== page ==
Sunday, 4 January 2015

Low- to mid-income Singaporeans pay less for medicine from 1 January 2015

By Linette Lai, The Straits Times, 30 Dec 2014

LOWER- to middle-income Singaporeans will pay less for medicine at polyclinics and subsidised specialist outpatient clinics (SOCs) from Thursday, when the new year starts.

Such patients with Community Health Assist Scheme (CHAS) cards will get a 75 per cent discount on subsidised medicine at these places.

On top of this, those from the pioneer generation - Singaporeans aged 65 and above this year and who became citizens before 1987 - will get an extra 50 per cent off.

The increased medication subsidies were announced during the Budget speech in February.

Currently, all Singaporeans get at least 50 per cent off subsidised medication at polyclinics and subsidised SOCs, such as the foetal care centre at the National University Hospital (NUH). They may get more if they are under 18 or 65 and above.

The higher discounts can mean savings of more than $4 for 28 tablets of carvedilol used to manage heart conditions, for instance.

These cost $5.88 for every subsidised patient regardless of age or income.

With the new subsidies, CHAS cardholders pay $2.94, while cardholders who are of the pioneer generation pay only $1.47.

Yesterday, Senior Minister of State for Health Amy Khor visited a session to prepare NUH staff for Thursday's roll-out, during which pharmacists role-played possible patient encounters.

"The focus is on training pharmacy staff because it is envisaged that most of the queries on subsidised medication will be at the pharmacies," she told reporters.

She said 1.5 million Singaporeans have visited subsidised SOCs in the past year. Mr Wu Tuck Seng, deputy director for NUH's pharmacy department, hoped the new medication subsidies will help patients better follow doctors' orders.

"Sometimes, the doctor prescribes six months' worth of medicine, but they take only three months' worth because they cannot afford it," he said.

One person who is glad for the higher discounts is Madam Chew Kim, 80, who takes various types of medication for arthritis, chronic headaches and stomach pain.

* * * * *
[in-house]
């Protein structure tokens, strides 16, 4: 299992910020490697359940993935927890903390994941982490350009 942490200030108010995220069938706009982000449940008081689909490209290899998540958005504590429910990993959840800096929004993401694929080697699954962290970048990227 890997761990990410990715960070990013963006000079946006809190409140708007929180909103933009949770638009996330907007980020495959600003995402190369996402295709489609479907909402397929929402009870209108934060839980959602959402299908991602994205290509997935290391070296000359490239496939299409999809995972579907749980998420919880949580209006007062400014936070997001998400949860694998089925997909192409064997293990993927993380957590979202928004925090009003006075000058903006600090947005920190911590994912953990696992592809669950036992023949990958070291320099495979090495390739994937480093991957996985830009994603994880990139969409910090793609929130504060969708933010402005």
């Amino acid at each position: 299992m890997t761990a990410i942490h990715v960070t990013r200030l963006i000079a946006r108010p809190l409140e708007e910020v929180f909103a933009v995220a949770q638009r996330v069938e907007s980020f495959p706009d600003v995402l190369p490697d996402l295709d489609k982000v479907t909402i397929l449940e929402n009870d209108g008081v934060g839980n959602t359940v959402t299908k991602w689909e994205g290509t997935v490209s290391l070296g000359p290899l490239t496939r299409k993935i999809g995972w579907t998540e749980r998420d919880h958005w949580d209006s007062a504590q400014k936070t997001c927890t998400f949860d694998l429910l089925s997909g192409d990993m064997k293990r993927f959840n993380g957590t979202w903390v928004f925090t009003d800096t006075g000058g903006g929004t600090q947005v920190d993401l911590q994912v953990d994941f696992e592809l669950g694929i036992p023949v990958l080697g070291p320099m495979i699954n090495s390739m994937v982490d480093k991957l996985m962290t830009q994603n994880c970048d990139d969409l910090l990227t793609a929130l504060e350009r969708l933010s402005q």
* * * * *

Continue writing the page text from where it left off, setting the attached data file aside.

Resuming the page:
"It's good, otherwise I really wouldn't be able to see the doctor," she said in Mandarin. "Medicine is so expensive."

Higher drug subsidies a welcome boon for the new year
By Kash Cheong And Olivia Ho, The Straits Times, 3 Jan 2015

RETIRED hawker Poh Khuat and his wife, Madam Kang Ngo Hwee, consulted a doctor at Outram Polyclinic on Dec 27. But the elderly couple waited until yesterday to collect their medication for chronic conditions such as high cholesterol and leg pain.

They were among some Singaporeans who delayed getting medicines from polyclinics or subsidised Specialist Outpatient Clinics (SOCs) at public hospitals, so they could enjoy the higher drug subsidies that began on Thursday.

Lower- to middle-income patients with Community Health Assist Scheme (CHAS) cards now get a 75 per cent discount on subsidised medicine at polyclinics or subsidised SOCs. Those from the Pioneer Generation (PG) - Singaporeans aged 65 or above last year and who became citizens before 1987 - get an extra 50 per cent.

Last year, all Singaporeans got at least 50 per cent off subsidised medication at polyclinics and subsidised SOCs. Those 65 or older, or under 18, might get more.

With the higher subsidies, Mr Poh, 75, saw $10 knocked off his $74.30 bill. After including other government subsidies that he qualifies for, he paid only $9.25.

"Our children give us money, but they have their own children to support, and we do not want to be a burden," he said. "We try not to spend more than $12 a day, so this subsidy really helps."

Of the 100 patients The Straits Times spoke to yesterday, most said they learnt about the additional subsidies from newspapers or television or by word of mouth.

Not many postponed collecting their medication just to take advantage of the higher subsidies. Some were not aware of the new subsidies, but were pleasantly surprised to get the discounts.

"I was just here to see a doctor," said Mr Boh Jee Buay, 67. "But new discounts are always welcome."

Last September, when PG subsidies for medical services such as doctor's consultations started, senior citizens rushed to doctors or dentists, brandishing their new PG cards to get steep discounts. Private medical and dental chains reported a 30 per cent rise in the number of elderly patients who sought treatment on day one.

Yesterday, after the new subsidies started, polyclinics said they saw only a slight increase, noting that more time would be needed to assess demand. The situation was similar at subsidised SOCs in Singapore General Hospital and Tan Tock Seng Hospital.

"As the first day coincided with the post-New Year holiday, when crowds were heavy, any rise in attendance might not have been due solely to enhancements in drug subsidies," said National Healthcare Group Polyclinics.

To communicate the changes, polyclinics and subsidised SOCs trained staff beforehand.

Subsidies for Singaporeans and the Pioneer Generation apply to subsidised medication prescribed at subsidised SOCs and polyclinics. Such medications fall under the Ministry of Health's Standard Drug List or Medication Assistance Fund (MAF), and have been assessed to be cost-effective and essential for treatment.

The MAF was enhanced in 2011 to provide subsidies to eligible patients who need non-standard drugs assessed by clinical review panels of public health-care institutions to be clinically necessary and appropriate for treatment. Patients needing financial aid can approach the institution's staff.

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